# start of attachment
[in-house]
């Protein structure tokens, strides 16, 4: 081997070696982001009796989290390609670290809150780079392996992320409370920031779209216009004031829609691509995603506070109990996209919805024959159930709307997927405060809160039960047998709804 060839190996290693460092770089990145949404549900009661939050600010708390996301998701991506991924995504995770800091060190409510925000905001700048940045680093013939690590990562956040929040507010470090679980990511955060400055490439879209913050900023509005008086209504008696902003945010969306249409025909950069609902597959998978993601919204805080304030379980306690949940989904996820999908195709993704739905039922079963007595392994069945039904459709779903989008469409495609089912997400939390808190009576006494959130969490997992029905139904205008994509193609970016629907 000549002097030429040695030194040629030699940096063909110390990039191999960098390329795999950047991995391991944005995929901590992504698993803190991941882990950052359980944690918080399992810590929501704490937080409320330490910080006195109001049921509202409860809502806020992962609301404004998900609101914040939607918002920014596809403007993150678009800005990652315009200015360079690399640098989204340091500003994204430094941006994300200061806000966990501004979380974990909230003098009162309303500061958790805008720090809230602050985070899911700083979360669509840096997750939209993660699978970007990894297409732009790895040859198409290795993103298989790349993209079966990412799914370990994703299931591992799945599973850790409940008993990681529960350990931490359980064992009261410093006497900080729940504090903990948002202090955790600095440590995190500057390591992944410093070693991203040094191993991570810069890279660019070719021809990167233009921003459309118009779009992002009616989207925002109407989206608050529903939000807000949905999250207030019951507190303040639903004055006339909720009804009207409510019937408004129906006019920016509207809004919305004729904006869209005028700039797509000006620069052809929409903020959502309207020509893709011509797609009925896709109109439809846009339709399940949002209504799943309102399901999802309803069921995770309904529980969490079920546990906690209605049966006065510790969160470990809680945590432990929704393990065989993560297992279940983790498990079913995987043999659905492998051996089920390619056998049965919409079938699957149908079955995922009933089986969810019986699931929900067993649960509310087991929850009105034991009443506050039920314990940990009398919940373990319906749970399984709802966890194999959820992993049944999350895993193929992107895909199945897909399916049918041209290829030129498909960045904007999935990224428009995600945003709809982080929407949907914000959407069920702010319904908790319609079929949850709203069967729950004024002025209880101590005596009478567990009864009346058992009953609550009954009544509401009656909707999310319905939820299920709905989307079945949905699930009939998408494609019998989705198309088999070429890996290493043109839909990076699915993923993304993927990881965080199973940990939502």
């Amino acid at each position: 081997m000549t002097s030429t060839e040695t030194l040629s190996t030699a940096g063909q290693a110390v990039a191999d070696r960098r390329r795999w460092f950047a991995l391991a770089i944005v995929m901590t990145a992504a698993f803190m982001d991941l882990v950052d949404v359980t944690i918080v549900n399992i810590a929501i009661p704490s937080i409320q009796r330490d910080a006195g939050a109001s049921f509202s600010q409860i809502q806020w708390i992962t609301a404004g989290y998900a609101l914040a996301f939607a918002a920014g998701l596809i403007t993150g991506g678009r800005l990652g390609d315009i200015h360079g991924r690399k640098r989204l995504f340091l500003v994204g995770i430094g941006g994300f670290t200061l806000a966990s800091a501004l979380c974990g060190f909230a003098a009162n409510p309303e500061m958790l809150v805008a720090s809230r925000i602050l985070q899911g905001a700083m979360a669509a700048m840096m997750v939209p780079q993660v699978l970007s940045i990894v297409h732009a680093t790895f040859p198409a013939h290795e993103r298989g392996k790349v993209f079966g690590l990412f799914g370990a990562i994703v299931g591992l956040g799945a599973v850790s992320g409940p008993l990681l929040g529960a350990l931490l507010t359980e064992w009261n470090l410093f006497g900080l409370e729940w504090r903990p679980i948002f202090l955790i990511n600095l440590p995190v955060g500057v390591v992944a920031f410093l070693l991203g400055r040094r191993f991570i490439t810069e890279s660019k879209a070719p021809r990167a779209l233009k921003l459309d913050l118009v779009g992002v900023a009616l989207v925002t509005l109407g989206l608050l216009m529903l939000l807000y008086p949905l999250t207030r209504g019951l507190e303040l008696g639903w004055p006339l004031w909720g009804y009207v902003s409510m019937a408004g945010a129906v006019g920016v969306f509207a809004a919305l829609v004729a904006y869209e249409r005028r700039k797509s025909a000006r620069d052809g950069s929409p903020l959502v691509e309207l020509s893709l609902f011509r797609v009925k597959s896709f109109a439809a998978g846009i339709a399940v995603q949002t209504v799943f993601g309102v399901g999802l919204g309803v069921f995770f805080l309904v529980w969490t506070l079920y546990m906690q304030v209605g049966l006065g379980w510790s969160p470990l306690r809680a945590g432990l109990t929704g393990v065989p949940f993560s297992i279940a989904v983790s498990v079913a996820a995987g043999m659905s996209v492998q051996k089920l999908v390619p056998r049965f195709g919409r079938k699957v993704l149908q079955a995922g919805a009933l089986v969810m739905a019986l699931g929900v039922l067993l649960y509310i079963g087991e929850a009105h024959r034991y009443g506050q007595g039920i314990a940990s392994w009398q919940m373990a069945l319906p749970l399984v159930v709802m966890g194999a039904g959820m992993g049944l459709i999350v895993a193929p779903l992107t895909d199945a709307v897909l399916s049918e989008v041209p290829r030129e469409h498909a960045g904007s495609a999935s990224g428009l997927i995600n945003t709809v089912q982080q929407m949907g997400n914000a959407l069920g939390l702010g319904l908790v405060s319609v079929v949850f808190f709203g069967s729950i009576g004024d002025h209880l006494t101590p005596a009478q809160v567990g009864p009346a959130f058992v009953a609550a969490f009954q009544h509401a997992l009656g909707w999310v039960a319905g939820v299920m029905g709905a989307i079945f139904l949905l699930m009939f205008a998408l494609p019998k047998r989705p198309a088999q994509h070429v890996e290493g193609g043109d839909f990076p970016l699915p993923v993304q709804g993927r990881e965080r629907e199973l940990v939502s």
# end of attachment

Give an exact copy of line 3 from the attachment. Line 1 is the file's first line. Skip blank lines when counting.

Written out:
């Amino acid at each position: 081997m000549t002097s030429t060839e040695t030194l040629s190996t030699a940096g063909q290693a110390v990039a191999d070696r960098r390329r795999w460092f950047a991995l391991a770089i944005v995929m901590t990145a992504a698993f803190m982001d991941l882990v950052d949404v359980t944690i918080v549900n399992i810590a929501i009661p704490s937080i409320q009796r330490d910080a006195g939050a109001s049921f509202s600010q409860i809502q806020w708390i992962t609301a404004g989290y998900a609101l914040a996301f939607a918002a920014g998701l596809i403007t993150g991506g678009r800005l990652g390609d315009i200015h360079g991924r690399k640098r989204l995504f340091l500003v994204g995770i430094g941006g994300f670290t200061l806000a966990s800091a501004l979380c974990g060190f909230a003098a009162n409510p309303e500061m958790l809150v805008a720090s809230r925000i602050l985070q899911g905001a700083m979360a669509a700048m840096m997750v939209p780079q993660v699978l970007s940045i990894v297409h732009a680093t790895f040859p198409a013939h290795e993103r298989g392996k790349v993209f079966g690590l990412f799914g370990a990562i994703v299931g591992l956040g799945a599973v850790s992320g409940p008993l990681l929040g529960a350990l931490l507010t359980e064992w009261n470090l410093f006497g900080l409370e729940w504090r903990p679980i948002f202090l955790i990511n600095l440590p995190v955060g500057v390591v992944a920031f410093l070693l991203g400055r040094r191993f991570i490439t810069e890279s660019k879209a070719p021809r990167a779209l233009k921003l459309d913050l118009v779009g992002v900023a009616l989207v925002t509005l109407g989206l608050l216009m529903l939000l807000y008086p949905l999250t207030r209504g019951l507190e303040l008696g639903w004055p006339l004031w909720g009804y009207v902003s409510m019937a408004g945010a129906v006019g920016v969306f509207a809004a919305l829609v004729a904006y869209e249409r005028r700039k797509s025909a000006r620069d052809g950069s929409p903020l959502v691509e309207l020509s893709l609902f011509r797609v009925k597959s896709f109109a439809a998978g846009i339709a399940v995603q949002t209504v799943f993601g309102v399901g999802l919204g309803v069921f995770f805080l309904v529980w969490t506070l079920y546990m906690q304030v209605g049966l006065g379980w510790s969160p470990l306690r809680a945590g432990l109990t929704g393990v065989p949940f993560s297992i279940a989904v983790s498990v079913a996820a995987g043999m659905s996209v492998q051996k089920l999908v390619p056998r049965f195709g919409r079938k699957v993704l149908q079955a995922g919805a009933l089986v969810m739905a019986l699931g929900v039922l067993l649960y509310i079963g087991e929850a009105h024959r034991y009443g506050q007595g039920i314990a940990s392994w009398q919940m373990a069945l319906p749970l399984v159930v709802m966890g194999a039904g959820m992993g049944l459709i999350v895993a193929p779903l992107t895909d199945a709307v897909l399916s049918e989008v041209p290829r030129e469409h498909a960045g904007s495609a999935s990224g428009l997927i995600n945003t709809v089912q982080q929407m949907g997400n914000a959407l069920g939390l702010g319904l908790v405060s319609v079929v949850f808190f709203g069967s729950i009576g004024d002025h209880l006494t101590p005596a009478q809160v567990g009864p009346a959130f058992v009953a609550a969490f009954q009544h509401a997992l009656g909707w999310v039960a319905g939820v299920m029905g709905a989307i079945f139904l949905l699930m009939f205008a998408l494609p019998k047998r989705p198309a088999q994509h070429v890996e290493g193609g043109d839909f990076p970016l699915p993923v993304q709804g993927r990881e965080r629907e199973l940990v939502s």